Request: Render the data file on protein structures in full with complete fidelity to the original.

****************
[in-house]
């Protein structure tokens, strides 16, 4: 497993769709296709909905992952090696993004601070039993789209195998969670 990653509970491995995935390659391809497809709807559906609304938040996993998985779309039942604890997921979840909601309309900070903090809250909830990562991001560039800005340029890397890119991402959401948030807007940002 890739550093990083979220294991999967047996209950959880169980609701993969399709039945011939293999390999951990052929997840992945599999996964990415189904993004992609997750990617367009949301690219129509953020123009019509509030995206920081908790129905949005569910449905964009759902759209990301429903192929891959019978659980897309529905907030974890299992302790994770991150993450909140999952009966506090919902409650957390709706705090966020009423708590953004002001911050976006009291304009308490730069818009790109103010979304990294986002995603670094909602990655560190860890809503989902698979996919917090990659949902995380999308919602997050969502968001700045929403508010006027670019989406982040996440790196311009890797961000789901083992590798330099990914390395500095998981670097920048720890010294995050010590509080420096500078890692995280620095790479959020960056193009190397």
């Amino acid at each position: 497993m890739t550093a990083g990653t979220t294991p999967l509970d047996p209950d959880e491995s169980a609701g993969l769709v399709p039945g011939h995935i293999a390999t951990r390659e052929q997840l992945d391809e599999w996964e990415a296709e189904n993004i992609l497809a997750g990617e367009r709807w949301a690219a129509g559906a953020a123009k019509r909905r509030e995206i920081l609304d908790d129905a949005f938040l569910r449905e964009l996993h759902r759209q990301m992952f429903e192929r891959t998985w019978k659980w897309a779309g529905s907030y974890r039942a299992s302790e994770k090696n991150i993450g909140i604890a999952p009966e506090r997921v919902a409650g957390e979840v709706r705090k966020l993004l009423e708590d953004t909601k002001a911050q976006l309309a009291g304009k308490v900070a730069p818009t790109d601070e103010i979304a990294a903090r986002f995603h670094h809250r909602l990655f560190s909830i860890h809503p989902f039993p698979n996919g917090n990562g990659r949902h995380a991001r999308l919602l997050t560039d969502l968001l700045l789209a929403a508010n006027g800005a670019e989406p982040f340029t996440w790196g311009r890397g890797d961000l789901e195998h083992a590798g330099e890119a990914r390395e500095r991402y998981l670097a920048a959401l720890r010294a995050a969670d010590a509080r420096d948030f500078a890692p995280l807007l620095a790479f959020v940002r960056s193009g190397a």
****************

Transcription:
[in-house]
């Protein structure tokens, strides 16, 4: 497993769709296709909905992952090696993004601070039993789209195998969670 990653509970491995995935390659391809497809709807559906609304938040996993998985779309039942604890997921979840909601309309900070903090809250909830990562991001560039800005340029890397890119991402959401948030807007940002 890739550093990083979220294991999967047996209950959880169980609701993969399709039945011939293999390999951990052929997840992945599999996964990415189904993004992609997750990617367009949301690219129509953020123009019509509030995206920081908790129905949005569910449905964009759902759209990301429903192929891959019978659980897309529905907030974890299992302790994770991150993450909140999952009966506090919902409650957390709706705090966020009423708590953004002001911050976006009291304009308490730069818009790109103010979304990294986002995603670094909602990655560190860890809503989902698979996919917090990659949902995380999308919602997050969502968001700045929403508010006027670019989406982040996440790196311009890797961000789901083992590798330099990914390395500095998981670097920048720890010294995050010590509080420096500078890692995280620095790479959020960056193009190397």
């Amino acid at each position: 497993m890739t550093a990083g990653t979220t294991p999967l509970d047996p209950d959880e491995s169980a609701g993969l769709v399709p039945g011939h995935i293999a390999t951990r390659e052929q997840l992945d391809e599999w996964e990415a296709e189904n993004i992609l497809a997750g990617e367009r709807w949301a690219a129509g559906a953020a123009k019509r909905r509030e995206i920081l609304d908790d129905a949005f938040l569910r449905e964009l996993h759902r759209q990301m992952f429903e192929r891959t998985w019978k659980w897309a779309g529905s907030y974890r039942a299992s302790e994770k090696n991150i993450g909140i604890a999952p009966e506090r997921v919902a409650g957390e979840v709706r705090k966020l993004l009423e708590d953004t909601k002001a911050q976006l309309a009291g304009k308490v900070a730069p818009t790109d601070e103010i979304a990294a903090r986002f995603h670094h809250r909602l990655f560190s909830i860890h809503p989902f039993p698979n996919g917090n990562g990659r949902h995380a991001r999308l919602l997050t560039d969502l968001l700045l789209a929403a508010n006027g800005a670019e989406p982040f340029t996440w790196g311009r890397g890797d961000l789901e195998h083992a590798g330099e890119a990914r390395e500095r991402y998981l670097a920048a959401l720890r010294a995050a969670d010590a509080r420096d948030f500078a890692p995280l807007l620095a790479f959020v940002r960056s193009g190397a």